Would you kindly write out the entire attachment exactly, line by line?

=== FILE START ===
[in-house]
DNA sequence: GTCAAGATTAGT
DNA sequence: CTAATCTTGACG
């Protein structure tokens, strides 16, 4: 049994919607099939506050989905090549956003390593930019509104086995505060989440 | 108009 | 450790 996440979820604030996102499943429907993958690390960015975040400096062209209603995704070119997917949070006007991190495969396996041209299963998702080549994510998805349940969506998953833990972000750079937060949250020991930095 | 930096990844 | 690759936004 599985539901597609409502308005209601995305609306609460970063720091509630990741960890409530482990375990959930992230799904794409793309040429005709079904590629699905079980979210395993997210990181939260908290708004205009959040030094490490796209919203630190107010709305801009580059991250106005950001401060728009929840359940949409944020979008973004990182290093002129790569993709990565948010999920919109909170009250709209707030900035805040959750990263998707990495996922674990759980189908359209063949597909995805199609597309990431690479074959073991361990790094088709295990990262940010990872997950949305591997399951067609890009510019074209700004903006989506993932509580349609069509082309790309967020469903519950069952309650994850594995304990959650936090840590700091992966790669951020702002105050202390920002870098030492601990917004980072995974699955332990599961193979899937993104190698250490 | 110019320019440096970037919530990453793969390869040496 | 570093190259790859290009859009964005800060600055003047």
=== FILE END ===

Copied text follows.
[in-house]
DNA sequence: GTCAAGATTAGT
DNA sequence: CTAATCTTGACG
């Protein structure tokens, strides 16, 4: 049994919607099939506050989905090549956003390593930019509104086995505060989440 | 108009 | 450790 996440979820604030996102499943429907993958690390960015975040400096062209209603995704070119997917949070006007991190495969396996041209299963998702080549994510998805349940969506998953833990972000750079937060949250020991930095 | 930096990844 | 690759936004 599985539901597609409502308005209601995305609306609460970063720091509630990741960890409530482990375990959930992230799904794409793309040429005709079904590629699905079980979210395993997210990181939260908290708004205009959040030094490490796209919203630190107010709305801009580059991250106005950001401060728009929840359940949409944020979008973004990182290093002129790569993709990565948010999920919109909170009250709209707030900035805040959750990263998707990495996922674990759980189908359209063949597909995805199609597309990431690479074959073991361990790094088709295990990262940010990872997950949305591997399951067609890009510019074209700004903006989506993932509580349609069509082309790309967020469903519950069952309650994850594995304990959650936090840590700091992966790669951020702002105050202390920002870098030492601990917004980072995974699955332990599961193979899937993104190698250490 | 110019320019440096970037919530990453793969390869040496 | 570093190259790859290009859009964005800060600055003047």